If you want to curb your kids’ screen time or your own, you have an unlikely ally in the battle against phone addiction.
Apple’s latest software update, iOS 12, will come with new tools to help users control the amount of time they spend on their iPhones and iPads.
Here are the basics:
More 'Do Not Disturb' features
The iPhone's Do Not Disturb feature will be enhanced, including new options that will automatically end Do Not Disturb based on a specified time or location.
A new Do Not Disturb during Bedtime mode will dim the phone's display and hide all notifications on the lock screen until you prompt it in the morning.
A Screen Time feature will create daily and weekly Activity Reports that show how much time a user spends in each app, across categories of apps, how many notifications they receive and how many times they check their iPhone or iPad.
App Limits will allow users to set a limit for how much time they want to spend in an app and receive notifications when that time is about to expire, another helpful feature for parents.
Downtime is another tool for parents that will allow them to partially disable their child's device for a period of time, like bedtime or school.
When Downtime is turned on, notifications from apps will not appear and a badge will appear on apps that are not allowed to be used. Parents will also be able to choose the apps they want to make available to their kids all the time.
The Screen Time features work with Family Sharing and are account-based, so parents can configure the settings remotely for their child's devices.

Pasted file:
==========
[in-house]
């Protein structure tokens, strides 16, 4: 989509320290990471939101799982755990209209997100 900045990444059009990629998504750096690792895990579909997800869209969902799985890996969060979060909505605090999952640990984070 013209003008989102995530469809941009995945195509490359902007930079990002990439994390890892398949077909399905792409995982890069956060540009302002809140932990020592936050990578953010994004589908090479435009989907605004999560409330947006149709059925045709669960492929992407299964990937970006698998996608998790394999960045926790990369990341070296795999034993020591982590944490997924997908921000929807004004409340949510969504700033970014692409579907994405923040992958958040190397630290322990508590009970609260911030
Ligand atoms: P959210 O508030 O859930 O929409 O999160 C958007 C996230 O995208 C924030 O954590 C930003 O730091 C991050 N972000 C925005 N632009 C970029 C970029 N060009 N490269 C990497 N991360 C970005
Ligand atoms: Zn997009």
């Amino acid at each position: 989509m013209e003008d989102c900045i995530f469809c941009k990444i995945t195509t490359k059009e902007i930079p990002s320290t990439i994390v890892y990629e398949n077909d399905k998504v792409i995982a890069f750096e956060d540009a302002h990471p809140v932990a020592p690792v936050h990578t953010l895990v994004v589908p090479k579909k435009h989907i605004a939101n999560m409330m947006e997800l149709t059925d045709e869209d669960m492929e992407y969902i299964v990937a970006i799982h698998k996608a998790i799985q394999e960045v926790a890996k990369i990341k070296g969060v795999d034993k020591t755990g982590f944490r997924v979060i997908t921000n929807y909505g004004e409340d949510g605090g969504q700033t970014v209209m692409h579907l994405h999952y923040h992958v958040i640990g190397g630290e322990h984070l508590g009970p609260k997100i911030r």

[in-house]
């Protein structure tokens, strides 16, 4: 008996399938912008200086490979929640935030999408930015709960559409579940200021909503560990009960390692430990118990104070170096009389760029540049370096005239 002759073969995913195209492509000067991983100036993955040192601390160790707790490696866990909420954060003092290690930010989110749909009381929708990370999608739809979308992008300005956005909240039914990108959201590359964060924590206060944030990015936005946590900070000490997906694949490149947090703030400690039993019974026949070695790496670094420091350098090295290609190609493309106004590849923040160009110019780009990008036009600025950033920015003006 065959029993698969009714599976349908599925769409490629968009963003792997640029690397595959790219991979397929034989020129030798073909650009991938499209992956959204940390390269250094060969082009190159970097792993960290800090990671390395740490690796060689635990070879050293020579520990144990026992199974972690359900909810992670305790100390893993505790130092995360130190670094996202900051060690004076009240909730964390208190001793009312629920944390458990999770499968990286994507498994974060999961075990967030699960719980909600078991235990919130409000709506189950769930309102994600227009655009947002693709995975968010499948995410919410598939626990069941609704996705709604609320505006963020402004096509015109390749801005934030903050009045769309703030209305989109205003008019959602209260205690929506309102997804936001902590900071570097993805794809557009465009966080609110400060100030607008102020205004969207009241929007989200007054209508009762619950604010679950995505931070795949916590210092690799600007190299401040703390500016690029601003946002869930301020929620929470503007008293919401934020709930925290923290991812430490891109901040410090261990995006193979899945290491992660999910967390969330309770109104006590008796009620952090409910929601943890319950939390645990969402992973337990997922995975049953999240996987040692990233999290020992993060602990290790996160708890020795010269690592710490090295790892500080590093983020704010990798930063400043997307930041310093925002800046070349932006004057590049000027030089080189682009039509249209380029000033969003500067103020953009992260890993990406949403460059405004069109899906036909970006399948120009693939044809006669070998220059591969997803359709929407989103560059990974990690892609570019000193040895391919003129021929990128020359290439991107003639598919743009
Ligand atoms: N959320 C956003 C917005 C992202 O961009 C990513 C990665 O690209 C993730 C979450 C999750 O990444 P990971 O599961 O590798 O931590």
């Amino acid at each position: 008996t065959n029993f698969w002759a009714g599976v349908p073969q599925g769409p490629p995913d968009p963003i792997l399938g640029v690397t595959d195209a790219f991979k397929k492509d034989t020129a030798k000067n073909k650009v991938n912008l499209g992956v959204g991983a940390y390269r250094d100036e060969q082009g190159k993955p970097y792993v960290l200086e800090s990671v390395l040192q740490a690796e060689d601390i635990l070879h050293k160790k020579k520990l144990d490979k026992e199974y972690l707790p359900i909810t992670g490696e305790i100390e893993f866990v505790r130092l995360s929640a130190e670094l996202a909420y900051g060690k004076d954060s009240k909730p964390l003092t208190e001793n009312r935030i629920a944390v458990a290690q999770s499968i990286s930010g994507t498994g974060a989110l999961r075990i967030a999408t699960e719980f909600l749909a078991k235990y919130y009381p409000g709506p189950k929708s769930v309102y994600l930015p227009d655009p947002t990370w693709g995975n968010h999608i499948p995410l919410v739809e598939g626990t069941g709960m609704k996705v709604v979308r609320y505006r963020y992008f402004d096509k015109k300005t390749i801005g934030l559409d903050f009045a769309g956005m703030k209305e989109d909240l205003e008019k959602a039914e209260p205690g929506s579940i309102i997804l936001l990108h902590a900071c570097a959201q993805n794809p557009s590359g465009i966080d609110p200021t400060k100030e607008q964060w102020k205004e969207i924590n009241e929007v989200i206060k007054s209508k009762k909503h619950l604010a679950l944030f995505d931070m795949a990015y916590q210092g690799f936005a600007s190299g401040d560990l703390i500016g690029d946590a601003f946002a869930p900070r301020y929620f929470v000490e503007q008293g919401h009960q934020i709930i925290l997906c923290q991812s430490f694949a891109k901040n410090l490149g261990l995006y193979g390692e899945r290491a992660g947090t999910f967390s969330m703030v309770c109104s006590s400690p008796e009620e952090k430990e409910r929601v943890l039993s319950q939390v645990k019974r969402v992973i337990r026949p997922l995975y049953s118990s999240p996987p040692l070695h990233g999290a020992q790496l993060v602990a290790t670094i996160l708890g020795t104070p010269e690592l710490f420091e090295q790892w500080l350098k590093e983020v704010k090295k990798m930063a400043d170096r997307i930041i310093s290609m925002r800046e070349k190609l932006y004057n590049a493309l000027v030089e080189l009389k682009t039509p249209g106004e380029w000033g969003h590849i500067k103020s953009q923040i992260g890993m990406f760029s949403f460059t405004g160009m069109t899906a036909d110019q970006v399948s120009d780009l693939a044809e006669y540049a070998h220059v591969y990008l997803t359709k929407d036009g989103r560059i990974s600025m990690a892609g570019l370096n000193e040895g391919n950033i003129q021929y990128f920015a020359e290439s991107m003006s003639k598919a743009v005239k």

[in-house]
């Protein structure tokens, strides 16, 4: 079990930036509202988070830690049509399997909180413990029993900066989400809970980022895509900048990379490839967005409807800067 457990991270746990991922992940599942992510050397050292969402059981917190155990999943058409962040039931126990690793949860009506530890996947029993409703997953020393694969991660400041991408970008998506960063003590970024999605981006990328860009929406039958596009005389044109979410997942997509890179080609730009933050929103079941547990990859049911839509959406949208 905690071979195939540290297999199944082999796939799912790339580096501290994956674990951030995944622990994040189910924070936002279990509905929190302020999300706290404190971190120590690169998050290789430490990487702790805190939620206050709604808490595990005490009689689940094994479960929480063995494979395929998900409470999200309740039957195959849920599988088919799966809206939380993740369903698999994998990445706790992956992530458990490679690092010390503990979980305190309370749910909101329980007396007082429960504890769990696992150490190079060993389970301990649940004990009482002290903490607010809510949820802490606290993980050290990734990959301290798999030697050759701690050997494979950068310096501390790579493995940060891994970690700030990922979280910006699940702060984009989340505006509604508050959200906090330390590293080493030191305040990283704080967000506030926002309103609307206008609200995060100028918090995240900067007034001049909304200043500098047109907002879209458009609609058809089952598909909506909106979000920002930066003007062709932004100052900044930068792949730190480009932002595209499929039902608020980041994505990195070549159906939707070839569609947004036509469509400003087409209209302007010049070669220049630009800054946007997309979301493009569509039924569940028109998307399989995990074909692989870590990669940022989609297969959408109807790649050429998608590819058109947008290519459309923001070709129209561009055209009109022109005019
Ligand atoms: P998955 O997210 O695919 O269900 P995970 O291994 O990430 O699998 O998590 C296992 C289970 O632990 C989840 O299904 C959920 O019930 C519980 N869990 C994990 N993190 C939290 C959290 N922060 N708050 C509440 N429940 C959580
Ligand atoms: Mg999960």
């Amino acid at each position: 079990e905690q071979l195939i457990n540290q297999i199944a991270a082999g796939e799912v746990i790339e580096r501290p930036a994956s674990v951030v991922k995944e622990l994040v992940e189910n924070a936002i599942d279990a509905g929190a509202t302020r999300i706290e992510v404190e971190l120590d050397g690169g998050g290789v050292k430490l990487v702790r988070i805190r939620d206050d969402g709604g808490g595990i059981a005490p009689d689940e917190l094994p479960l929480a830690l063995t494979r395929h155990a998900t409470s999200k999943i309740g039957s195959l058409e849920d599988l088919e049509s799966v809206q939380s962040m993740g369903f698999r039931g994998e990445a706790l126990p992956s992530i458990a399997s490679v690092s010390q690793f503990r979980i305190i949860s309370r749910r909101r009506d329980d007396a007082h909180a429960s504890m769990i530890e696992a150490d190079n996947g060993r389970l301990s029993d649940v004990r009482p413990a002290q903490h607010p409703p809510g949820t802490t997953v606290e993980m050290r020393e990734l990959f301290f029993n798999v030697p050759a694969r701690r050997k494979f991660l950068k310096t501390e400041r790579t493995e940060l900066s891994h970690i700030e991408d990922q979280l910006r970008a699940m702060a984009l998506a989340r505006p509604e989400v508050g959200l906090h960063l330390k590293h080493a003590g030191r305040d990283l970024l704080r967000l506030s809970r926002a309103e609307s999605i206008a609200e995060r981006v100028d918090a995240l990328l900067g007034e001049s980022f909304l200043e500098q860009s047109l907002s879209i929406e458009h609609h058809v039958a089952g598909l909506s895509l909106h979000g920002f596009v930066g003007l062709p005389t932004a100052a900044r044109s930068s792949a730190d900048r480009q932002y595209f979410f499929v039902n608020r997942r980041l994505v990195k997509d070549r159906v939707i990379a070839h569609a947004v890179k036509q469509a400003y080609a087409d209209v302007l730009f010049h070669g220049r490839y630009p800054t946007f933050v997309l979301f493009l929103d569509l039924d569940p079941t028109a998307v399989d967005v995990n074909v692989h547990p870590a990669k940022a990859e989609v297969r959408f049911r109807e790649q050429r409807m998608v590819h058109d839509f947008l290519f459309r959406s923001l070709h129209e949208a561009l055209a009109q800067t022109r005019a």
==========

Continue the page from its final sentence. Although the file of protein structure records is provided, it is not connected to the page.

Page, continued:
You will be able to manage app notifications more easily and with more options.
You can choose Grouped Notifications to be able to manage and view multiple notifications at one time, and choose to send notifications directly to Notification Center so you don't get a ping every time.
Siri will also be empowered to "intelligently make suggestions for notifications settings," according to Apple.
What prompted the new features?
Details of the iOS 12 software update -- available later this month in public beta form -- were announced Monday at Apple’s annual Worldwide Developers Conference, or WWDC18, at the McEnery Convention Center in San Jose, California.
“[It] is interesting because Apple is trying to sell you the screen and trying to minimize it,” said Rebecca Jarvis, ABC News' chief business, technology and economic correspondent. “Ultimately, Apple might be able to sell more phones by telling people, ‘Our phones come with these structures that allow you to not spend so much time on your phone.’”
A survey released in May by Pew Research Center found that 95 percent of teens in the United States have access to a smartphone, and 45 percent say they are online "almost constantly."
Two Apple shareholders sent an open letter in June asking the company to take on phone addiction among children.
Earlier this year Apple added a new "Families" section to its website that has information for parents on the tools available to monitor their kids' device usage.
Interested in more ways to curb your phone addiction? A new mom and medical journalist shares her 10 tips HERE to become friends again with your phone.
ABC News' Taylor Dunn contributed to this report.